(Source: Defense News, 21 Jul 2018.)
The U.S. State Department recently announced its plan to put into effect the Conventional Arms Transfer policy, which adds economic security as a factor when the government considers whether to approve arms exports.
The goal of the plan is to boost American weapons exports. Council President Keith Webster, President Obama’s last director of international cooperation at the Pentagon, called the policy “a major first step toward improving government decision processes and policies.” Aerospace and defense firms rely on innovation and U.S. government support to compete on a global scale, he added.
The export council offered around 30 recommendations on how to hardwire economic security and defense-industrial base considerations into the government’s international arms sale decisions.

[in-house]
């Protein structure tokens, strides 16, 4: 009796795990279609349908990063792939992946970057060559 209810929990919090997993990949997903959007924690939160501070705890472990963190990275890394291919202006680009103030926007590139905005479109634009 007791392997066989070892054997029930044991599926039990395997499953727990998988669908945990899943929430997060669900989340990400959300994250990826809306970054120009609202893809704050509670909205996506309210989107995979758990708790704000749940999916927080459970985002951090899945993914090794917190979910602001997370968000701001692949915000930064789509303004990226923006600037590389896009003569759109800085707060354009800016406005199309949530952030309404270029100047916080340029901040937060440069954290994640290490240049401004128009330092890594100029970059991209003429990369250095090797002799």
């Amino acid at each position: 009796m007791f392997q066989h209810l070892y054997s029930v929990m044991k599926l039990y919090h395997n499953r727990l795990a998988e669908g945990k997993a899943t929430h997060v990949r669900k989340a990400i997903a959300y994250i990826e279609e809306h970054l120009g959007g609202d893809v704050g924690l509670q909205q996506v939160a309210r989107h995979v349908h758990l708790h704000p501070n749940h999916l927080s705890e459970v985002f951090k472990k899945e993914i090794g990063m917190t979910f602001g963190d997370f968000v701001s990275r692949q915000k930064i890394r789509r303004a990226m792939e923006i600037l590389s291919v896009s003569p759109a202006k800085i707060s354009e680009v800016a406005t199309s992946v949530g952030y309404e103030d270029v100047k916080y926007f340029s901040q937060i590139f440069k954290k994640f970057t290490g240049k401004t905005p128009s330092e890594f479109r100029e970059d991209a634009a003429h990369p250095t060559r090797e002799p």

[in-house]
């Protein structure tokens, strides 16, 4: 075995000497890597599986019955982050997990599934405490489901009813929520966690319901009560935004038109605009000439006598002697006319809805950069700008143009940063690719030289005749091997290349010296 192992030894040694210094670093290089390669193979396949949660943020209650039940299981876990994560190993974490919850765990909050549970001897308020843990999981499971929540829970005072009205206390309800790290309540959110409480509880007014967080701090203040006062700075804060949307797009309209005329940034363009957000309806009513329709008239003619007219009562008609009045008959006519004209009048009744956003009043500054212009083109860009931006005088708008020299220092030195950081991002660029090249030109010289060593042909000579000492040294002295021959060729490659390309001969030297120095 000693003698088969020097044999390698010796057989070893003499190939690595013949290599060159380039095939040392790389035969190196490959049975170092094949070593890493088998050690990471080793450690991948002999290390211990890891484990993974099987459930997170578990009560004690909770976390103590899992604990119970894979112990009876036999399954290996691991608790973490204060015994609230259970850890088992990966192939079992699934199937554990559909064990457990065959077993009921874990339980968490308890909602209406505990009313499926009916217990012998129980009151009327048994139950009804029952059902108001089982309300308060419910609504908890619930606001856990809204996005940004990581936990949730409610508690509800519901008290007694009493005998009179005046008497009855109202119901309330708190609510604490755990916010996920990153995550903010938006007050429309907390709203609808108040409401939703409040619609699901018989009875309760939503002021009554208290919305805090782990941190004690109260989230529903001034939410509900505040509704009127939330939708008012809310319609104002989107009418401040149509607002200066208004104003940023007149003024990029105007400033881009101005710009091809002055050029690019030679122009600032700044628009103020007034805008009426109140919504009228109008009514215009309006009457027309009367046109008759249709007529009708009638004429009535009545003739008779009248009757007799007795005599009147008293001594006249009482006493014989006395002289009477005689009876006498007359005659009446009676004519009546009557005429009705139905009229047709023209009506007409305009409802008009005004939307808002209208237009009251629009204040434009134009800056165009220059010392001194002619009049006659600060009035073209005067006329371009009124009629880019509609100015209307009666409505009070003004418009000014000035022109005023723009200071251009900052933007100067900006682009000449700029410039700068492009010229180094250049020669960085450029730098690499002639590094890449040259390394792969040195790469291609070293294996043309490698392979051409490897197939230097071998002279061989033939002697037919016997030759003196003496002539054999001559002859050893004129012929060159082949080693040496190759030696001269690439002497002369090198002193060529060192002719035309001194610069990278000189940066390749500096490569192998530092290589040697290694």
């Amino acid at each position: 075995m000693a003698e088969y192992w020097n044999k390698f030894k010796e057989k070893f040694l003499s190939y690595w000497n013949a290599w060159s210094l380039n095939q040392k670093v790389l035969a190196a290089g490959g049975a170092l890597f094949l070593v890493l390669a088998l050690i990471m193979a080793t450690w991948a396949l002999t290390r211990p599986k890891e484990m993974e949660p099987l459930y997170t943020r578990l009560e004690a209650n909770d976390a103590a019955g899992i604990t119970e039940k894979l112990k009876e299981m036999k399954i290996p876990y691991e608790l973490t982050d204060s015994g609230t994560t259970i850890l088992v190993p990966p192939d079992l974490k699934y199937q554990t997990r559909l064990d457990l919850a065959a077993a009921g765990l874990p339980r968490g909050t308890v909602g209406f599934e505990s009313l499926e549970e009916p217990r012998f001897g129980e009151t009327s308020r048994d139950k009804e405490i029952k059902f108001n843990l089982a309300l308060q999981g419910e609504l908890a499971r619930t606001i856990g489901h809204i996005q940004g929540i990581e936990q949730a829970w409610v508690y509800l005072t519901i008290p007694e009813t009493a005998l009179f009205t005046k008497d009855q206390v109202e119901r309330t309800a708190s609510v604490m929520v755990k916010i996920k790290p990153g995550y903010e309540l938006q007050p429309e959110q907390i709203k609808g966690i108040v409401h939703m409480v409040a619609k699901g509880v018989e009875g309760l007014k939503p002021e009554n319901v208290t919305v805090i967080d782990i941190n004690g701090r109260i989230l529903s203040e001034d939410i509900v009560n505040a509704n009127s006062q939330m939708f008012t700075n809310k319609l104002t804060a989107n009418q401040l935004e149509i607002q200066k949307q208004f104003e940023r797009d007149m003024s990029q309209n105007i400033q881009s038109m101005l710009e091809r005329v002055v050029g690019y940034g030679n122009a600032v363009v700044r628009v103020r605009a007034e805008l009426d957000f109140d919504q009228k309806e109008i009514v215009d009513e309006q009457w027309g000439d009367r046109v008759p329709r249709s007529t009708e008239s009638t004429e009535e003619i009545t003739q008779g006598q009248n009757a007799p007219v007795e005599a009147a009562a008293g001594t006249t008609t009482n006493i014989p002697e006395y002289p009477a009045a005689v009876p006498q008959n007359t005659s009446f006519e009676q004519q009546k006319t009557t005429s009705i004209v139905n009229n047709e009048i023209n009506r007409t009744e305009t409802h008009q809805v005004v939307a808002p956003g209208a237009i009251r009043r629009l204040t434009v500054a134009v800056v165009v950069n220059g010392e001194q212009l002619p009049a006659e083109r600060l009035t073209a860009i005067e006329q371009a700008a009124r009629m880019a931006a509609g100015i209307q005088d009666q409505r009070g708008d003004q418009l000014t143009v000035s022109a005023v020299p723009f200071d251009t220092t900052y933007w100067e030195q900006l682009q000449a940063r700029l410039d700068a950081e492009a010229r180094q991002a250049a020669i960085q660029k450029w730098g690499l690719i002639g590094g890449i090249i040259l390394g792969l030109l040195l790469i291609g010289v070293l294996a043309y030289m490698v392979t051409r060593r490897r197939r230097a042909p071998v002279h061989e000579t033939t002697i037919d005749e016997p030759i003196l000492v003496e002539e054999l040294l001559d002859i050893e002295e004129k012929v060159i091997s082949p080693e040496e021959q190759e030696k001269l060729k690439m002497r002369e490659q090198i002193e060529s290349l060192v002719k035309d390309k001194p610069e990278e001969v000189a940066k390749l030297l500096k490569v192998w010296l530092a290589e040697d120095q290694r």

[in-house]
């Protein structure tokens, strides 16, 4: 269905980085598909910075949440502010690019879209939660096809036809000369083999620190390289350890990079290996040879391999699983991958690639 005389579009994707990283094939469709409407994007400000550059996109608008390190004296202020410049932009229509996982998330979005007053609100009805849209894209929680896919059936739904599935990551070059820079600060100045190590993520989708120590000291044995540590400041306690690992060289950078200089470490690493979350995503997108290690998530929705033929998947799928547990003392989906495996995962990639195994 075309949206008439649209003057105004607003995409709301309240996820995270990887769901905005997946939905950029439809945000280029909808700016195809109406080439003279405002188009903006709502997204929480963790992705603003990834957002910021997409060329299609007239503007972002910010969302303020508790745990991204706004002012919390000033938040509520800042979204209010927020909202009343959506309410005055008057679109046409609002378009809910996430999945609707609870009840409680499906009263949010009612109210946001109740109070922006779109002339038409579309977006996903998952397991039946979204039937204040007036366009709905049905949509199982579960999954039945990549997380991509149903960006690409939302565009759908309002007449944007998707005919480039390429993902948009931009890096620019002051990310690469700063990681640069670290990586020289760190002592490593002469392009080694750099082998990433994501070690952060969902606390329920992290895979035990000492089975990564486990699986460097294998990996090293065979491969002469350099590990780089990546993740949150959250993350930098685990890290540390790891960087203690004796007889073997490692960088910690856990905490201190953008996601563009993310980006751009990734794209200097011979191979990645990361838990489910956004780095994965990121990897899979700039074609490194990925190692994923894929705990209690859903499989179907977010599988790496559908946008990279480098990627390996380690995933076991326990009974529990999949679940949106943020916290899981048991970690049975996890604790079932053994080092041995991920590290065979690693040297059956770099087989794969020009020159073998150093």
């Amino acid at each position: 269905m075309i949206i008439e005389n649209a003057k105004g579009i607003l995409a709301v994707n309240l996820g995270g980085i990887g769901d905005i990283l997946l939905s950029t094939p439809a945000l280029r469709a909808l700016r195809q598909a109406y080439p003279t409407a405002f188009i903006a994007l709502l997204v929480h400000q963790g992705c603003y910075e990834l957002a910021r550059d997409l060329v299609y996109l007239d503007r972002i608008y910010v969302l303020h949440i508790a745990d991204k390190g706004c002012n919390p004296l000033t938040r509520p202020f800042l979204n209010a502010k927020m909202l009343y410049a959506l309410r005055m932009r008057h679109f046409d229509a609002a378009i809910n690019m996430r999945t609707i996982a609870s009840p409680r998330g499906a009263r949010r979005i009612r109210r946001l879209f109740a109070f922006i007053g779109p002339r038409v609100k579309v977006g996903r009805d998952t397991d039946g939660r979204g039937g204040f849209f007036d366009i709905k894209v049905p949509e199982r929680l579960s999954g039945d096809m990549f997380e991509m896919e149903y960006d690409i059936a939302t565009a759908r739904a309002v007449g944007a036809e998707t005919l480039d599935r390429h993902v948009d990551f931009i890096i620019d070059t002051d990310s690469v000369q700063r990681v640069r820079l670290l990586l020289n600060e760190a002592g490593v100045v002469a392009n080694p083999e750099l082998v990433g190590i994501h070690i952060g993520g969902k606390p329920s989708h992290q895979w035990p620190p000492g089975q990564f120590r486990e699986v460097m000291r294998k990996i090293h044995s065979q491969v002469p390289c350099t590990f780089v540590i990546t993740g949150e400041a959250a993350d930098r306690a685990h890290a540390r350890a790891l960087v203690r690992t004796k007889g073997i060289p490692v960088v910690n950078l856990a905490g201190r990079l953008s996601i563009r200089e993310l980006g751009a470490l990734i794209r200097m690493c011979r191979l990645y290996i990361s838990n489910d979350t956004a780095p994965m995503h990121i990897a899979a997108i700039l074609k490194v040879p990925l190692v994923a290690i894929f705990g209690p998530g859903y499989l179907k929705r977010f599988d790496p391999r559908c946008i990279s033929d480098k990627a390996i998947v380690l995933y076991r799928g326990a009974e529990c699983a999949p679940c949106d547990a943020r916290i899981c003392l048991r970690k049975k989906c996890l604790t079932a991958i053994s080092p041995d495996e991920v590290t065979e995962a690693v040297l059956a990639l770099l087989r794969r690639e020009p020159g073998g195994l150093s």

Despite the positive feedback, there have been concerns from arms control advocates who say the policy could fuel conflicts around the world and aid regimes that do not respect human rights.
“If the administration is serious about claims that these changes make for responsible policy, it should add much greater transparency into the arms transfer and monitoring process,” Forum on the Arms Trade’s founder and coordinator, Jeff Abramson, wrote.
Leading the world in arms transfers, the U.S. is expected to reach $47 billion government-to-government sales this year, whereas $42 billion sales were approved by the State Department for all of 2017.
Lt. Gen. Charles Hooper, head of the Defense Security Cooperation Agency, said during the Farnborough International Airshow on July 18, “Defense exports are good for our national security, they’re good for our foreign policy. And they’re good for our economic security. And as the administration and our leadership has said, economic security is national security.”